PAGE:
A feeding frenzy has been reported in the waters off Australia’s Mornington Peninsula as a group of great white sharks devour the carcass of a humpback whale near the surf line at St. Andrews beach.
According to Peninsula Weekly, an eight-meter-long whale carcass is floating just 200 meters offshore as a group of juvenile sharks devour the humpback. The feeding frenzy was reported by Ric Wilson, a volunteer shark patroller. He related that while an oily slick from the carcass had reached the surf zone, beach patrols have not yet started for the year.
“I’m worried that, because of the hot weather, people will be in danger,” Wilson observed.
“What attracted me to the site was the oily slick reaching to the surf zone where surfing operations were being conducted. There was a possibility that someone may have been coated with this oily substance.”
— Discovery Channel UK (@DiscoveryUK) October 16, 2014
The feeding frenzy also drew a number of seabirds, which fed on the carcass alongside the sharks, according to the Age. Despite the damage wrought by sharks feeding upon it, Wilson was certain of the whale’s species, asserting that the results of the frenzy will last several days.
“I could tell it was a humpback because its corrugated skin was floating in the water as the sharks tore apart its innards,” Wilson claimed.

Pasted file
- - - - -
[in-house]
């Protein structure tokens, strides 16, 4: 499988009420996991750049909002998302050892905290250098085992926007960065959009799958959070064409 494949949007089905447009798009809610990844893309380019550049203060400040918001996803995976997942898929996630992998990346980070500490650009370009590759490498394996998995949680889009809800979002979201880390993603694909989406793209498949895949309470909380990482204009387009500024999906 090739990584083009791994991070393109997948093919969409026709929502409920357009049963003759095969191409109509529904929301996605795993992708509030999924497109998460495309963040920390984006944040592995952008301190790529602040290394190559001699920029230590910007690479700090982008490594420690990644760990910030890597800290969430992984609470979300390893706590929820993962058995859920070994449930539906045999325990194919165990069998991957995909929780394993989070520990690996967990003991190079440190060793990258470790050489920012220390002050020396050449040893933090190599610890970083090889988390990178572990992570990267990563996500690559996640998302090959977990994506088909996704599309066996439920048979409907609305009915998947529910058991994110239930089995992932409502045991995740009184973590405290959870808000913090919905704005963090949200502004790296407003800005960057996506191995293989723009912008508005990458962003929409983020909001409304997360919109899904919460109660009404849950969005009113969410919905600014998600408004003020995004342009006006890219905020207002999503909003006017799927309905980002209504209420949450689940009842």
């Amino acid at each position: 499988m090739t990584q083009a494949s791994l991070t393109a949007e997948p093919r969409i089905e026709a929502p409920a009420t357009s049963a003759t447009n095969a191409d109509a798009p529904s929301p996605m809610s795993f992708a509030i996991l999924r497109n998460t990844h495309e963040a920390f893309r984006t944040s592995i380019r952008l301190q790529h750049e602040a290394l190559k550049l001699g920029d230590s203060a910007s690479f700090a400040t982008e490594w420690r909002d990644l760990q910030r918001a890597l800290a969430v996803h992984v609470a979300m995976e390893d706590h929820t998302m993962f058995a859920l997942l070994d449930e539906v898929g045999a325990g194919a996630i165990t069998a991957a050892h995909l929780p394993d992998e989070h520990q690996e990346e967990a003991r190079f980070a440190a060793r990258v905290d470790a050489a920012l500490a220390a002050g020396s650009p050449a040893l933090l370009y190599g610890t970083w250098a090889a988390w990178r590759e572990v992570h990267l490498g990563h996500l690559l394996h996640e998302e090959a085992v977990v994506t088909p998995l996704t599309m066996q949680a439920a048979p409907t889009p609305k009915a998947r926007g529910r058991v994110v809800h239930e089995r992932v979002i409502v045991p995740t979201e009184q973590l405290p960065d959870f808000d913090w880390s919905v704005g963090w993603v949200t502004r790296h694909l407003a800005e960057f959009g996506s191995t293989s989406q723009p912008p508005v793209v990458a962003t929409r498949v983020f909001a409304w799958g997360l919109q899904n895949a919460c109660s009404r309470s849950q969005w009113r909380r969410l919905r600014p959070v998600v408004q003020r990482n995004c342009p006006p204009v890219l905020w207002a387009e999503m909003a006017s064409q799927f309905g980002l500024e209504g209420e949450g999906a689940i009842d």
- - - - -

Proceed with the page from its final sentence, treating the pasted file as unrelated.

“It won’t go away. It will be there for two to three days.”
Earlier this year, a feeding frenzy was recorded on a beach in North Carolina. Witnesses asserted that over a hundred sharks were involved in the frenzy, which took place at Cape Lookout. As the Inquisitr noted, video of the incident revealed multiple sharks nearly beaching themselves in the shallow surf line, as the frenzy took place close to the water’s edge.
— Shark Attack News (@SharkNewsToday) October 13, 2014
More recently, a whale carcass of the coast of Rottnest Island, Australia, drew several large tiger sharks and at least one massive great white. Though several boaters had gathered to watch the sharks feed, they were shocked when a young man jumped into the water, swam to the carcass and climbed atop the whale. Later admitting that his actions were ill-considered, 26-year-old Harrison Williams asserted that he didn’t believe the sharks posed any danger to him as they were too busy feeding on the whale.
[Image: Chris McLennan via Twitter]